This course will explore how women have been at the forefront of articulating a radical vision of politics and de-colonisation in the Global South, through a comparative exploration of feminisms in Latina American countries, such as Bolovia, and India. We will explore how far from being an 'imported' copy of Western feminism, or an 'alien' concept, feminism in these countries draws upon vibrant local legacies of women resisting colonialism, a flawed model of development and hetero-patriarchal oppression. Margaret Cerullo will draw upon her long association with and research into Latin America to lead students through an exploration of how Latin America has become the "turbulent center" of new movements, ideas, and practices, new subjectivities and challenges that are effectively de-centering Europe and the US as the site of knowledge production and political innovation. Uditi Sen will draw upon her own participation in queer and feminist movements in India and her research into Indian politics and history to illuminate how Indian feminists negotiate the double burden of 'traditional' and colonial patriarchies, and articulate radical new visions of azadi or liberation. We hope to bring into dialogue, through skype or actual visits, and through student engagement, feminists and feminisms from these two regions. Students are expected to spend six to eight hours every week in preparation for classes and in producing the required assignments.
In this course students will engage analytically and creatively with the memories of refugees in India and Pakistan. These are Hindu and Muslim refugees who often witnessed, and fled from, genocidal ethnic violence that accompanied the partition of British India into India and Pakistan. Their reminiscences, preserved as audio and video files in several online archives and blogs, offer a unique perspective of history 'from below'. Through an informed engagement with these voices from the past students will explore broad questions of universal relevance: how do refugees negotiate displacement? What impact does violence and trauma have upon identities? How does memory and identity interact in the telling of life stories? This course will use online documentaries, videos, movies and audio-visual interviews, along with necessary readings. The final and culminating part of the course conceptualizes hearing as an active and creative process. Students use creative formats, such as acting, dance, movement etc. to reinterpret and perform voices from the past. No prior knowledge of South Asia is necessary, but some experience or comfort with performance and creativity is recommended.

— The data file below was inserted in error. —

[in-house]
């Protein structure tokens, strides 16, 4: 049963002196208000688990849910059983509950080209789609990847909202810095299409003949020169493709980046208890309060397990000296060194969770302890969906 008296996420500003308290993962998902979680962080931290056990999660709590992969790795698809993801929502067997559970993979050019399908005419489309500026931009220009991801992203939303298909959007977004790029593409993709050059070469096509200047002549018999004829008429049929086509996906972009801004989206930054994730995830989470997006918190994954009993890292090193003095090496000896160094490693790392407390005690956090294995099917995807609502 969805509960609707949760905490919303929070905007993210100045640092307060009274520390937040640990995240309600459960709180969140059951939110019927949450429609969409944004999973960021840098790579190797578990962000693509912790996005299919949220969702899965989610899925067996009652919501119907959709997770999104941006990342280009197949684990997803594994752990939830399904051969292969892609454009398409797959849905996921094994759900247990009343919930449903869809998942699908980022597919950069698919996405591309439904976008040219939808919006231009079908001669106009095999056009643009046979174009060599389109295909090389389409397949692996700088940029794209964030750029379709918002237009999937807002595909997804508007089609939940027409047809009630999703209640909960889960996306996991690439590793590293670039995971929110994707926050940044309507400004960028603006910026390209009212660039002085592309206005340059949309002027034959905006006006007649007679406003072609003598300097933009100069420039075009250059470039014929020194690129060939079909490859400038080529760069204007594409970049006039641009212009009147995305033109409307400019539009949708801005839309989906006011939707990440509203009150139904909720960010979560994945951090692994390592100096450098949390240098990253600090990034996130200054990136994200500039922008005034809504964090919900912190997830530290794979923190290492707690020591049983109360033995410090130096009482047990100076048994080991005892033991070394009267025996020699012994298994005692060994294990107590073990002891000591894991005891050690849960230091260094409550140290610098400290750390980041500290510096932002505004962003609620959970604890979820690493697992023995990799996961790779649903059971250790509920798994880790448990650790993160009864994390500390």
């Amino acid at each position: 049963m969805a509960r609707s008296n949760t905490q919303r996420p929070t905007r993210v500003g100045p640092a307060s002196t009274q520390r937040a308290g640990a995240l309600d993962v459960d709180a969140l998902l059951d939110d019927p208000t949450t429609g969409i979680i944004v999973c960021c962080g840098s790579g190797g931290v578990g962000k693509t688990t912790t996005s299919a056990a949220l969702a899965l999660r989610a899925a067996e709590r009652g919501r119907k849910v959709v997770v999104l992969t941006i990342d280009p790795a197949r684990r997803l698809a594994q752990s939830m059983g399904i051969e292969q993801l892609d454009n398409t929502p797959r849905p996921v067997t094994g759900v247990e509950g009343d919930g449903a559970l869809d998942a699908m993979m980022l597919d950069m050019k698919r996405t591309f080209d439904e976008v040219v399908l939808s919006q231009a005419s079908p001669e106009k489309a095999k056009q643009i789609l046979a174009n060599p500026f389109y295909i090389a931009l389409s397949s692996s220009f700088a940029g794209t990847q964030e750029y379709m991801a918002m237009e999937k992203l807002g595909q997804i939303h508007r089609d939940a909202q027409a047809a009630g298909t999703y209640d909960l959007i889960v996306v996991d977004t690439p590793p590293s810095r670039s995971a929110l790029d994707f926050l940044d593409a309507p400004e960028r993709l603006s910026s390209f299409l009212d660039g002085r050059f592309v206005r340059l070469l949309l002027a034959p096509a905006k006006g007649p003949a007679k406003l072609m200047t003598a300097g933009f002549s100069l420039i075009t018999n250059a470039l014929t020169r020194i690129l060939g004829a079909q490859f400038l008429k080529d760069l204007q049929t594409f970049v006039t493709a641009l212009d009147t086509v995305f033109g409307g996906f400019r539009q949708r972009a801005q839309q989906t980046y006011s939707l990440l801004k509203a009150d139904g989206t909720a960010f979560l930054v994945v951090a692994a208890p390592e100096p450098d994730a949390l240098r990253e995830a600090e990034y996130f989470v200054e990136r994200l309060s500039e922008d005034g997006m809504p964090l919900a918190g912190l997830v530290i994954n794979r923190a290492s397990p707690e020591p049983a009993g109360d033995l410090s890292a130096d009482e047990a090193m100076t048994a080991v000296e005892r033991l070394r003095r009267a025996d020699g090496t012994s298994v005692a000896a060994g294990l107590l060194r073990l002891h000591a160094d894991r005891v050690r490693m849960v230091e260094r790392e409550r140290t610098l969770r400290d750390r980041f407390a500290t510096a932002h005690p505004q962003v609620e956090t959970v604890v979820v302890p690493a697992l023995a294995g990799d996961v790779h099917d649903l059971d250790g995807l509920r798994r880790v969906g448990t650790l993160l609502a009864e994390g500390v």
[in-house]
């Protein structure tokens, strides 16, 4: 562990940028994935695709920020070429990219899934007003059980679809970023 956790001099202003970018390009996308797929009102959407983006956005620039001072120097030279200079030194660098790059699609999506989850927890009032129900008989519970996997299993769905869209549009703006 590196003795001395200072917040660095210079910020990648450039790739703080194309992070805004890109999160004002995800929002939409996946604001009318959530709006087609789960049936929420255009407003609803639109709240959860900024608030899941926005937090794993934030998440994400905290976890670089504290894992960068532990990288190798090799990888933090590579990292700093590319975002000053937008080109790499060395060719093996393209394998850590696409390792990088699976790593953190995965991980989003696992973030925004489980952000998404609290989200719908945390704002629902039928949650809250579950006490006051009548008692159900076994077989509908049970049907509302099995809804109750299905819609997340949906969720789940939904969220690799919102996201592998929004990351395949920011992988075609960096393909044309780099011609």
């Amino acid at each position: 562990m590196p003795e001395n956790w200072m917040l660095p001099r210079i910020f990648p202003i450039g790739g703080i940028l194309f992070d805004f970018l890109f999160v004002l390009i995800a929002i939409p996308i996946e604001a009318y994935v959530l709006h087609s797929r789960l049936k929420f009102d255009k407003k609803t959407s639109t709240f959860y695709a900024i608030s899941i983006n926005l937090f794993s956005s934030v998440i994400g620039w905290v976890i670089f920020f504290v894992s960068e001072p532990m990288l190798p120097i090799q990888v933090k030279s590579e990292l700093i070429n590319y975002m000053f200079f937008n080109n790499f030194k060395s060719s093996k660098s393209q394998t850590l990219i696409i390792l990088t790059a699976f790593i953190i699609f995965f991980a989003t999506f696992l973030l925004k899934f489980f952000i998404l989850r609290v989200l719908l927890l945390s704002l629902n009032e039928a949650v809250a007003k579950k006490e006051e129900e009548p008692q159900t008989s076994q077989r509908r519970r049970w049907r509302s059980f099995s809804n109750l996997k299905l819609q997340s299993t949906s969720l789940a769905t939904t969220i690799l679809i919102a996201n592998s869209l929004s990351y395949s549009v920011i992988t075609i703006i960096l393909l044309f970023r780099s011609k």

This course is of interest to all Div II students who seek to incorporate a historical perspective to their work. It will cover a wide range of topics and recent methodologies such as transnational identities, immigration/migration, race and ethnicity, women's history, early modern science, visual culture, sex and the body, gender and the law. Students will have the opportunity to engage directly with archival material and critically analyze oral history methods. The readings will be located in Renaissance Europe, the early modern Mediterranean, the Black Atlantic, and Contemporary America/Transnational Sites. In addition, we'll invite other Hampshire historians to speak about their own work in Afro-American, South Asian, Middle-Eastern, and nineteenth- and twentieth-century U.S. history. The first section is devoted to reading the historical literature; the second section is a seminar devoted to an in-depth study of your own work. The aim of this course is to provide you with a foundation in historical methods, and to produce a substantial research paper for your Div. II portfolio.
Independence from British rule saw colonial India being partitioned into Hindu-majority India and Muslim-majority Pakistan in 1947. This 'event' was accompanied by riots, genocidal ethnic violence and led to the displacement of over 15 million people. This course is designed as an exploration of the many meanings of this watershed in South Asian history. Beginning with the 'high politics' of partition, we will move on to exploring common people's experience and memories of partition, 'from below'. Causes of religious hatred, the refugee crisis, memory and fiction on partition will be some major themes. The continuing relevance of partition in the politics, society and culture of South Asia today will be explored in detail, using the broadest range of sources (newspapers, films, primary historical sources, creative writing, interviews and documentaries). This course will be of interest to all students interested in exploring the inter-relationship between conflict, history, gender and memory.